Weekend Review: Another Klitschko victory
Albert Sosnowski put up a spirited fight against Vitali Klitschko on Saturday but ended up like most of the Klitschko brothers' opponents. Photo / Marianne M├╝ller
Vitali Klitschko: The elder Klitschko brother might have shown signs of his age (38) against Albert Sosnowski on Saturday in Gelsenkirchen, Germany. The 6-foot-7¾ behemoth was never particularly quick or athletic but seems to be at least somewhat more plodding as he nears the end of his career. It didn’t matter, though, which shows you how good he is. He was able to break down a determined, fit opponent and then knock him out in the 10th round in spite of any deficiencies. Even an aging Klitschko is nearly untouchable. Nearly. Some might suggest that David Haye — the only heavyweight given a chance to beat either Klitschko — would give this version of Vitali trouble. Stay tuned.
Albert Sosnowski: The good news is that Sosnowski performed much better than almost everyone expected him to, perhaps well enough to earn him another big fight. The bad news is that the final result followed the pattern of most Klitschko victims. Sosnowski, apparently in terrific shape and fearless, made Klitschko work for everything landed and found his target a few times but was ultimately broken down and stopped in much the same fashion of his predecessors. He has nothing to be ashamed of, although he would be the first to tell you that moral victories aren’t very gratifying.
Puerto Rico card: Those who bought the pay-per-view telecast of the Wilfredo Vazquez Jr.-Zsolt Bedak card in Bayamon on Saturday got their money’s worth. Vazquez, the talented son of the former titleholder of the same name, stopped a game Bedak in the 10th round of a riveting fight. The co-feature was even better, though. Junior lightweight titleholder Rocky Martinez, perhaps the most-exciting fighter in the world, stopped a very willing Gonzalo Munguia in the fourth round but not before the fighters gave us a back-and-forth fight of the year candidate. If only all cards could be this fun to watch.
BIGGEST WINNER II
Librado Andrade: The Mexican brawler had lost two of his previous three fights, the last a fourth-round knockout in his rematch with Lucian Bute in November. Another loss might’ve rendered him a journeyman. So his handlers served up the perfect opponent: a game 39-year-old former titleholder who had fought only once since 2006, which turned out to be the right recipe for Andrade on Friday in Quebec City, Canada. Andrade and Eric Lucas of Montreal engaged in a spirited battle until Lucas, showing his age, had to quit after eight rounds because of deep cuts above his eyes. Thus, Andrade got his victory and remains relevant in the deep super middleweight division.
Eric Lucas: Lucas, bloodied above both eyes, had just lost a brutal fight to Andrade when he spoke through a translator about his future: “If I can’t fight at the world-class level, I don’t want to do it. I don’t want to be a journeyman for young fighters.” Those words are sad because they signal the end of a successful career but gratifying to hear because at least one aging fighter seems to know when to get out. Lucas clearly has the will and courage but his body can no longer carry out orders over a taxing 12-round fight. The former 168-pound titleholder should be proud of his final performance: He went out fighting hard against a rugged opponent.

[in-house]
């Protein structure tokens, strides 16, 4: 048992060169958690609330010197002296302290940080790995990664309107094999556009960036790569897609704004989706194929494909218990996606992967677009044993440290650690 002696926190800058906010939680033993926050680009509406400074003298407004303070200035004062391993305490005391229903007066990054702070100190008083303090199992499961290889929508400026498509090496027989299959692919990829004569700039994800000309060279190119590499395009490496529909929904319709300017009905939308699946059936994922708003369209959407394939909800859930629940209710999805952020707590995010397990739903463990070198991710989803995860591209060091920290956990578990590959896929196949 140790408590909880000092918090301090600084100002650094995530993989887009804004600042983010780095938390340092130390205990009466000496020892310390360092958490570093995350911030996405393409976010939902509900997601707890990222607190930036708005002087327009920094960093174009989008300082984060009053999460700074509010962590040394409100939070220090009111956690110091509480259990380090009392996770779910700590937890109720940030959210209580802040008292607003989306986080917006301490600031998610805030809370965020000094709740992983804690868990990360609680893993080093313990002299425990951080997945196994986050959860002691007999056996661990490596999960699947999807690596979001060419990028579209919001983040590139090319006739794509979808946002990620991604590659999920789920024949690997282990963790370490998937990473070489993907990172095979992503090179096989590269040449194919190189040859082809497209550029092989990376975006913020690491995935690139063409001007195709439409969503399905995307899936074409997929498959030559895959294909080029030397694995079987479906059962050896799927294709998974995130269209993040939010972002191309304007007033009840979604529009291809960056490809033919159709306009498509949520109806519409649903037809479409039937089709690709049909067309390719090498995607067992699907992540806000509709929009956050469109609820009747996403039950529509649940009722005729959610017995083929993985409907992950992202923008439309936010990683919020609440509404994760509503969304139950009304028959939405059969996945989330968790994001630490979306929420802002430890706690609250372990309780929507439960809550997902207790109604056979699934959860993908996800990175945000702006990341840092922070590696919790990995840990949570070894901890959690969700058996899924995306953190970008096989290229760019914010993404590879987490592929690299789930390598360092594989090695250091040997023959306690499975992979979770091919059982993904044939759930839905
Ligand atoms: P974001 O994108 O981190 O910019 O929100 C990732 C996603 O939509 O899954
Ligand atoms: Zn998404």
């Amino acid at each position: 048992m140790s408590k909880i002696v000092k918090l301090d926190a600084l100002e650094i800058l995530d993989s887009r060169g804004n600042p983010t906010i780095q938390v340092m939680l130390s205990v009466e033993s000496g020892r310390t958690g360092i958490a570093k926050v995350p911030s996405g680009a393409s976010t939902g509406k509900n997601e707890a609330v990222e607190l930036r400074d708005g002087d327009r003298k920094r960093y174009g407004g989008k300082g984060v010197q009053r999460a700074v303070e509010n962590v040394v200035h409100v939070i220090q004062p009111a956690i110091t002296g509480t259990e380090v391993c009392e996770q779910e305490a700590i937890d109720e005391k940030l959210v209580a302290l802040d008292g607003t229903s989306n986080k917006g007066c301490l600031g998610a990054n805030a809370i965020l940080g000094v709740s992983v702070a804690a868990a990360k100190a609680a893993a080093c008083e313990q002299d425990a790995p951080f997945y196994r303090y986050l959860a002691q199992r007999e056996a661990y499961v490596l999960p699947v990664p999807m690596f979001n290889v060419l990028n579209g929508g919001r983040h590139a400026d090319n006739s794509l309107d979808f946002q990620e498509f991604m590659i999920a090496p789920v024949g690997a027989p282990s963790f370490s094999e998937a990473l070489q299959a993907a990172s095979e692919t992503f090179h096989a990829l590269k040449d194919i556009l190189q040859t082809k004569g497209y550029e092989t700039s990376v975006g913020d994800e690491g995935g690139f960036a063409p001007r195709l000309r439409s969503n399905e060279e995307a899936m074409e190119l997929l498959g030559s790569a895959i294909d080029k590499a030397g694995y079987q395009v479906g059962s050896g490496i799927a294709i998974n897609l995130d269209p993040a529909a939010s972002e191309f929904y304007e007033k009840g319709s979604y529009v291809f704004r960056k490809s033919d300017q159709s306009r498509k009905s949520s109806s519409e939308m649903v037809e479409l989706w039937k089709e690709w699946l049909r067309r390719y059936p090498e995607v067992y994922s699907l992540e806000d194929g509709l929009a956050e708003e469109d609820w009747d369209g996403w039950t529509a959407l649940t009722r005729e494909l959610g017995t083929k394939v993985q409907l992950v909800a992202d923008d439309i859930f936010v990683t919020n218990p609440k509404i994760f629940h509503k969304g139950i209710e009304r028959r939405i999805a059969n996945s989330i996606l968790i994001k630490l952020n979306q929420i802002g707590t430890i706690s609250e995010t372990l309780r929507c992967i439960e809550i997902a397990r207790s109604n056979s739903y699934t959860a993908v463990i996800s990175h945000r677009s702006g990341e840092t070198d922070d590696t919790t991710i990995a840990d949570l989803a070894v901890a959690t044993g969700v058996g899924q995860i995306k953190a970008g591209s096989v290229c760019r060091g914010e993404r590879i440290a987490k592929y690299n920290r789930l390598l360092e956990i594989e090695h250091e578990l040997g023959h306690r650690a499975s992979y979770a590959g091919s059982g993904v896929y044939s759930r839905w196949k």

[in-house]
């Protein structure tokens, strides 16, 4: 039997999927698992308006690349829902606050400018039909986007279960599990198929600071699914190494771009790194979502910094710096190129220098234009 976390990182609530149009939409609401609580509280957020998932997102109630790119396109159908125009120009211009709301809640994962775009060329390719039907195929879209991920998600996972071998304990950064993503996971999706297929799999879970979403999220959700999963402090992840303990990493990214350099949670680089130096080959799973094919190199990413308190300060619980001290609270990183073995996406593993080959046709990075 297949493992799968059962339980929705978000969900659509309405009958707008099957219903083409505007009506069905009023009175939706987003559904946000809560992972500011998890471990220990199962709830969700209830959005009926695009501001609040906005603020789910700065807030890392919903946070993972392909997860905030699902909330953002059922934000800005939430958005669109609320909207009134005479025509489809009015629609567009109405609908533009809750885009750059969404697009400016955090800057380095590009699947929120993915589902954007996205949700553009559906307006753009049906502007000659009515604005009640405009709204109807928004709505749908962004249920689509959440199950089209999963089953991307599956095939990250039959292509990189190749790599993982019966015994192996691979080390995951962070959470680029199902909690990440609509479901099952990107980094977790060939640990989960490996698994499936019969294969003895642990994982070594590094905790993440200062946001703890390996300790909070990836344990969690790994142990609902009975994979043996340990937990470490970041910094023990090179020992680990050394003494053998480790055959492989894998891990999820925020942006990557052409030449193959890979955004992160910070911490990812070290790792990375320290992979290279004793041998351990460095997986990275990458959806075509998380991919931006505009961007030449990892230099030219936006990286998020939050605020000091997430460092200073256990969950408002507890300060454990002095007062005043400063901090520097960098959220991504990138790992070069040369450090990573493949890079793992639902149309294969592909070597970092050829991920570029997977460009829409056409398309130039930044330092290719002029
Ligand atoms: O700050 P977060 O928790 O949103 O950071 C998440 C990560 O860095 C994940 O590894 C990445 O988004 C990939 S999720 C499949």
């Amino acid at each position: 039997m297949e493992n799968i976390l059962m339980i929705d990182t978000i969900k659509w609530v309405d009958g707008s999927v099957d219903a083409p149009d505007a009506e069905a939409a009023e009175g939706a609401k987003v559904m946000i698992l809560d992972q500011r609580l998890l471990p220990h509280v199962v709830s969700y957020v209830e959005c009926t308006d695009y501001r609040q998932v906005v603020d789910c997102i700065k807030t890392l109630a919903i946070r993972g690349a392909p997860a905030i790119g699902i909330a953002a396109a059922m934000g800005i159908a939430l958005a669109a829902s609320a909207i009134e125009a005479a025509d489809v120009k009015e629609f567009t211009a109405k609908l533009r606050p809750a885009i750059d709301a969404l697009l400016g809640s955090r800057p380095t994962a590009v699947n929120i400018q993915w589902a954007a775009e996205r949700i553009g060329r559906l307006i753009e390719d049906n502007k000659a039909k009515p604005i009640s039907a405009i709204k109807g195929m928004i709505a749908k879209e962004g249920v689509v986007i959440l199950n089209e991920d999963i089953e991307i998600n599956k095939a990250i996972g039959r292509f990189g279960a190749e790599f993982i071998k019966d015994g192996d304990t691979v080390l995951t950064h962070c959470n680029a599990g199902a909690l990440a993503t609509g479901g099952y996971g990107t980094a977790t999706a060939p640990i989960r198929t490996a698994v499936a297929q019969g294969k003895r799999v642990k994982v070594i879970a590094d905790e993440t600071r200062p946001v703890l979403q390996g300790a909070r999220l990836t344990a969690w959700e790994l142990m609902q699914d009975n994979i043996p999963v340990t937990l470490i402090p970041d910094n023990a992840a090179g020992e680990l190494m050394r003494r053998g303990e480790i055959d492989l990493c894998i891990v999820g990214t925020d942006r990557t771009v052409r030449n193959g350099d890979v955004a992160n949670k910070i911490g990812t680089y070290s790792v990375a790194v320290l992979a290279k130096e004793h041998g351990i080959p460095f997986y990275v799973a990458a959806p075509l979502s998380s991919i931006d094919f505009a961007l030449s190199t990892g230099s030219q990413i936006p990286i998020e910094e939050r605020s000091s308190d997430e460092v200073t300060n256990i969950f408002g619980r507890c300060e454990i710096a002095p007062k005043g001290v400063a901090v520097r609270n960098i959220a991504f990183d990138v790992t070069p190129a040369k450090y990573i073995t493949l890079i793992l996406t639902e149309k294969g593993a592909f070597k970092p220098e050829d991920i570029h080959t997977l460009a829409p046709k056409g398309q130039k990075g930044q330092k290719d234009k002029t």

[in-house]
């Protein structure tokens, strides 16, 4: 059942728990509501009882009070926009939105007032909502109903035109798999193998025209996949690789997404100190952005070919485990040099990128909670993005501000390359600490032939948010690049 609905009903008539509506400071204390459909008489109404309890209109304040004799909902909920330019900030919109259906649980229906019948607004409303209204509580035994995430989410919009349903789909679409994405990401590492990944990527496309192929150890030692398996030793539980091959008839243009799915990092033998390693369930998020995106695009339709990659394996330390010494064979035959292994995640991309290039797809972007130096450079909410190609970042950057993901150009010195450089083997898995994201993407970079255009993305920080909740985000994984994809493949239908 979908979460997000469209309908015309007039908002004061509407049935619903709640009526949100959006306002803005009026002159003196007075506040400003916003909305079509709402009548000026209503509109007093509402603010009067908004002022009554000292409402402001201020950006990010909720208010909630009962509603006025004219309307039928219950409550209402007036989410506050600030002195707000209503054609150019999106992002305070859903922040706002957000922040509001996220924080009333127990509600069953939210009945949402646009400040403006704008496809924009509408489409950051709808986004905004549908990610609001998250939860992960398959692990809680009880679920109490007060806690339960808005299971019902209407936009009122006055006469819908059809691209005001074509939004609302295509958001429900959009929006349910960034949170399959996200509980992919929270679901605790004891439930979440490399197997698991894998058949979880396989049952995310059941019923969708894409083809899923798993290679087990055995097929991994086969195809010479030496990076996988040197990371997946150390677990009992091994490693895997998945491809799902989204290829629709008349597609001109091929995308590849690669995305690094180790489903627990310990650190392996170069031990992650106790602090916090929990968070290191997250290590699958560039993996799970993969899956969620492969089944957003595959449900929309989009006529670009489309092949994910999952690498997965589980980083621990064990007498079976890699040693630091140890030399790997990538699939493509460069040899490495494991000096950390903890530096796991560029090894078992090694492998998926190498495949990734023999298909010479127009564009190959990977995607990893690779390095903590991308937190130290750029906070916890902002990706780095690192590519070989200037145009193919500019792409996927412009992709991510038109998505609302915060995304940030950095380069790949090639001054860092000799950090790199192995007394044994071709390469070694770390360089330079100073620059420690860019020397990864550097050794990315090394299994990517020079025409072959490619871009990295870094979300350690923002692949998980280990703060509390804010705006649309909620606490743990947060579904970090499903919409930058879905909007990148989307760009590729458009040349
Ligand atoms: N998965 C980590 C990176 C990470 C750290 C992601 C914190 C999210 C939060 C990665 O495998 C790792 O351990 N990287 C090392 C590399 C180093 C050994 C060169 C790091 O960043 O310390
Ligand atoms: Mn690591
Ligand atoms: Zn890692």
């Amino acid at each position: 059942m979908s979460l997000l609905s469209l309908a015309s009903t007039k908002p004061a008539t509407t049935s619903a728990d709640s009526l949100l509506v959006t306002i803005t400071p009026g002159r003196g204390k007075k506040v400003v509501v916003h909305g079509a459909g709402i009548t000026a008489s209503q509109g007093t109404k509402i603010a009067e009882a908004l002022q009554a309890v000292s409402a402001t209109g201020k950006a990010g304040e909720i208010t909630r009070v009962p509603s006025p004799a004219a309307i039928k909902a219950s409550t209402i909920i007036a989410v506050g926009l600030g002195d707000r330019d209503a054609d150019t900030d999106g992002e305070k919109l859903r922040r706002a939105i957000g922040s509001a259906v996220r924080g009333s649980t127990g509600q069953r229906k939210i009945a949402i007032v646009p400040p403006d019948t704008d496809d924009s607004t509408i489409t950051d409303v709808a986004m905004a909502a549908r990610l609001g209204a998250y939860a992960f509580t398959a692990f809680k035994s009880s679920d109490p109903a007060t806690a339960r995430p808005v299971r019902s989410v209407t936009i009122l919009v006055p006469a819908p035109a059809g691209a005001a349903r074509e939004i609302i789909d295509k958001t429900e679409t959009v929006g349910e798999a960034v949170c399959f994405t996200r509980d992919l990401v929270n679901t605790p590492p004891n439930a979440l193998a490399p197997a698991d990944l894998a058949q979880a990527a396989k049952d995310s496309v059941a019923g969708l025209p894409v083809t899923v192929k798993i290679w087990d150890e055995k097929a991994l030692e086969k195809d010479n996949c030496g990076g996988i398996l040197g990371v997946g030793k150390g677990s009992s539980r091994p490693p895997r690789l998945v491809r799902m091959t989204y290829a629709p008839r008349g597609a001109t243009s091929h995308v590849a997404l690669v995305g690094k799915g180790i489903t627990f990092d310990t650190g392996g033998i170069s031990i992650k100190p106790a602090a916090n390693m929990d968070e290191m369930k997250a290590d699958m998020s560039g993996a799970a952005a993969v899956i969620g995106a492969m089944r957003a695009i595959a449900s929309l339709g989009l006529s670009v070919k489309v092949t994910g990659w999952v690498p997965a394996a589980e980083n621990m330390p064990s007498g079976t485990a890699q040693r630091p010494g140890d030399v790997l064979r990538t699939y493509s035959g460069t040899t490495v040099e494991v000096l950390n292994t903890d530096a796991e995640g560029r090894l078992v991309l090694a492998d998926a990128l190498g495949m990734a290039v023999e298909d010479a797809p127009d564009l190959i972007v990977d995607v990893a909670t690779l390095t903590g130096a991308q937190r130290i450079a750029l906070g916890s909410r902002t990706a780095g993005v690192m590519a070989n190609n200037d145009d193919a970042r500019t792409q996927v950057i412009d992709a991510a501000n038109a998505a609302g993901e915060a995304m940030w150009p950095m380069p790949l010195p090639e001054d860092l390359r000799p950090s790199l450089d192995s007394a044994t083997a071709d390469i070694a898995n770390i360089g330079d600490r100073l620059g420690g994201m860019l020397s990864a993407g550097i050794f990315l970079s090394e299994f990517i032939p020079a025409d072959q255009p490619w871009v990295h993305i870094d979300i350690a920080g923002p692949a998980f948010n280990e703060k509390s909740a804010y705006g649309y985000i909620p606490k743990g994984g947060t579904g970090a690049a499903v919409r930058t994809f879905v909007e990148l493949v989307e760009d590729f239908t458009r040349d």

BIGGEST WINNER III
Jose Navarro: The former junior bantamweight contender hadn’t won a fight since 2007 when he stepped into the ring to face Benji Garcia on the Fight Night Club card Thursday night in Los Angeles. He missed the feeling. Navarro had to work hard against the extremely tough journeyman but, in the end, he used his far-superior boxing ability to have his hand raised after a one-sided six-round decision. “It felt good,” he said after fight. Navarro also looked good, particularly in light of his recent inactivity. He’s a beautiful boxer. No one can predict whether he’ll get a fifth title shot after losing his first four but he clearly remains an elite fighter.
Frankie Gomez: The hard-punching former amateur star came out swinging against Akeem Akinbode and didn’t stop until the referee ended the fight after only 46 seconds of insane action on Thursday. The victory was dramatic to say the least. It also wasn’t very intelligent. Had Akinbode been able to survive the crazy onslaught and let Gomez punch himself out, he might’ve been able to turn the tables. I know this is hypothetical. I just got the feeling that such a reckless attack could come back to haunt Gomez one day. One word to him: patience.
Michael Grant: Tomasz Adamek said he decided to fight the 6-foot-7 Grant on Aug. 21 in Newark, N.J., because it will help him prepare for an eventual fight with one of the gigantic Klitschko brothers. Makes sense in a way. But Grant is barely a live body. He ceased to be taken seriously when he lost back-to-back fights to Lennox Lewis and Jameel McCline — in 2000 and 2001. He has fought a string of nobodies since, except for a seventh-round KO loss to Dominick Guinn in 2003. I guess we can look at it as a glorified sparring session, which is pretty much what it is.
Vitali Klitschko, on David Haye (quoted by Reuters): “He talks a lot and insults his opponents. In America they’d call him a ‘trash talker.’ I’d be just as happy if it’s Wladimir who beats him or I.”
Michael Rosenthal can be reached at [email protected]